According to a paper published online in Nature Genetics, a team of scientists led by The Institute of Cancer Research (ICR) has demonstrated for the first time that a person’s genes influence their risk of developing multiple myeloma, a cancer of plasma cells, which is a type of white blood cell responsible for the production of antibodies.

Each year, approximately 4,000 people in the UK are diagnosed with multiple myeloma, an aggressive cancer that affects a type of white blood cell in the bone marrow, called plasma cells. Despite intensive treatment with a combination of drugs the average survival following diagnosis is only three to five years.

Those related to multiple myeloma patients were known to have a twofold to fourfold risk of developing the disease themselves; however until recently, scientists have not been able to discover the responsible genes.

For their study, funded primarily by Myeloma UK with additional support from Cancer Research UK and Leukaemia & Lymphoma Research, researchers scanned the DNA of 1,675 patients with multiple myeloma utilizing a technique called genome wide association study, and compared them to approximately 5,900 healthy patients.

They discovered that in people with multiple myeloma, two regions of the genome were more common and therefore associated with a higher risk of developing the disease.

Although the genes are common in the population, there is only a modest additional risk (30%) from carrying any of the genes. The researchers therefore estimate that these genes are involved in approximately 37% of multiple myeloma incidents in European countries.

Joint senior author Professor Richard Houlston from the ICR comments:

“This is a very exciting development in our understanding of multiple myeloma. This study is the first to confirm that some people are genetically predisposed to multiple myeloma. Compared to other cancer types, relatively little is known about the biological processes that cause multiple myeloma.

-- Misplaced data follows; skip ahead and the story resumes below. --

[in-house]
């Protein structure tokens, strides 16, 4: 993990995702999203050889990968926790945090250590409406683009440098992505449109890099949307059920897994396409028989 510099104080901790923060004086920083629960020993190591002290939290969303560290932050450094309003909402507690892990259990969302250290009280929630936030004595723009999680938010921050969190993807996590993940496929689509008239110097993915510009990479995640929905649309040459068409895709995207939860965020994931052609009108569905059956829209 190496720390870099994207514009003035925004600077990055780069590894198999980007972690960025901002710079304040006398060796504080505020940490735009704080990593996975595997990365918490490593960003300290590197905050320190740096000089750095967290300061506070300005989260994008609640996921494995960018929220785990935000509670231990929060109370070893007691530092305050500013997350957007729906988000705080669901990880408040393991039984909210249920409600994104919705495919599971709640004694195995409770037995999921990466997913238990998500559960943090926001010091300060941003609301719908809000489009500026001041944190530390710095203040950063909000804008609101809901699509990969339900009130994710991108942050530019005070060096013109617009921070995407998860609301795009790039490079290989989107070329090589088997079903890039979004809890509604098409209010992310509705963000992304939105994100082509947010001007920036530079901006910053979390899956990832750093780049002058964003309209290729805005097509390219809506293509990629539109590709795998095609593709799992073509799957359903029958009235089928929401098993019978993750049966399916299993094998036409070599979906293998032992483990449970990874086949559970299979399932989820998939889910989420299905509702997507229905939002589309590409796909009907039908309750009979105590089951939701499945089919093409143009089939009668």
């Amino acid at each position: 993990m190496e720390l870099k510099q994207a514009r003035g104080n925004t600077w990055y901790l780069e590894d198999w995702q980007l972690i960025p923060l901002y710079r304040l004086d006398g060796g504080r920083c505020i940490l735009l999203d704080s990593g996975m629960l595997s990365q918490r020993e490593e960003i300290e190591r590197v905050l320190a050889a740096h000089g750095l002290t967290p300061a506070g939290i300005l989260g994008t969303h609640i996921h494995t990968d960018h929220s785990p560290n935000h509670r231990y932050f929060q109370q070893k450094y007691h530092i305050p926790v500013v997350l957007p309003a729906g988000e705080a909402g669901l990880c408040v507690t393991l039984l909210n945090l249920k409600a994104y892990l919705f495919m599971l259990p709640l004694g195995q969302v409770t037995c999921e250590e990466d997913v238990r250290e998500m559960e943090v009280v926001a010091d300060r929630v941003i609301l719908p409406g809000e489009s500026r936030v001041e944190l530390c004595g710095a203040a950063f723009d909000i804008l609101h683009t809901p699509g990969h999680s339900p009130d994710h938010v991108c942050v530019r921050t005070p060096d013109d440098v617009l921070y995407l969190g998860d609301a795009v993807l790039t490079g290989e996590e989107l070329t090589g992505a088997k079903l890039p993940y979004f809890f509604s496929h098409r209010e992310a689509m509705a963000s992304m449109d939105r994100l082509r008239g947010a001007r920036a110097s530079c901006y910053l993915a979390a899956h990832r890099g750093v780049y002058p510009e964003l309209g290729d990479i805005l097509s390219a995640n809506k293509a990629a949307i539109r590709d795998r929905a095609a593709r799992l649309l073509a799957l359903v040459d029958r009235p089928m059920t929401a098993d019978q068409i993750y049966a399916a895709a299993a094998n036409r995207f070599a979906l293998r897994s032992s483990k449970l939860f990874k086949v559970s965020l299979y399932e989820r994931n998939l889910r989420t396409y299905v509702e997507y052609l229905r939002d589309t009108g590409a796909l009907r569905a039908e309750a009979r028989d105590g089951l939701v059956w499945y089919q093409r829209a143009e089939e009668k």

By identifying these genetic variants, we are closer to understanding how this cancer develops. Ultimately, this could lead to improvements in diagnosis and treatment.”

Joint senior author Professor Gareth Morgan from the ICR and The Royal Marsden NHS Foundation Trust adds:

“Multiple myeloma is an aggressive cancer that sadly has poor survival rates. By learning more about the biology of multiple myeloma development, we hope to identify new drug targets – or even existing drugs – that could improve patient outcomes.

Multiple myeloma is becoming more common as the population ages, and so it is even more important that we find new treatments.”

The team is currently conducting a larger study with the hope of discovering further genetic factors.

Eric Low, Chief Executive of Myeloma UK, comments:

“Myeloma UK welcomes the publication of this important work. Understanding the biological and genetic basis for the onset and progression of myeloma is extremely important and will lead to better screening, earlier diagnosis and treatment in the future. Despite the implications that this may have for families, the overall risk of myeloma remains very low.”

Dr Julie Sharp, senior science information manager at Cancer Research UK, adds:

“While the genes discovered in this study have a relatively small impact on the risk of multiple myeloma, this research is the first to show exactly how faulty genes can affect a person’s risk of the disease. We know relatively little about the causes of multiple myeloma and it’s likely that there are many more factors at play here, but this takes us a step forward in increasing our knowledge of the disease.”

Written by Petra Rattue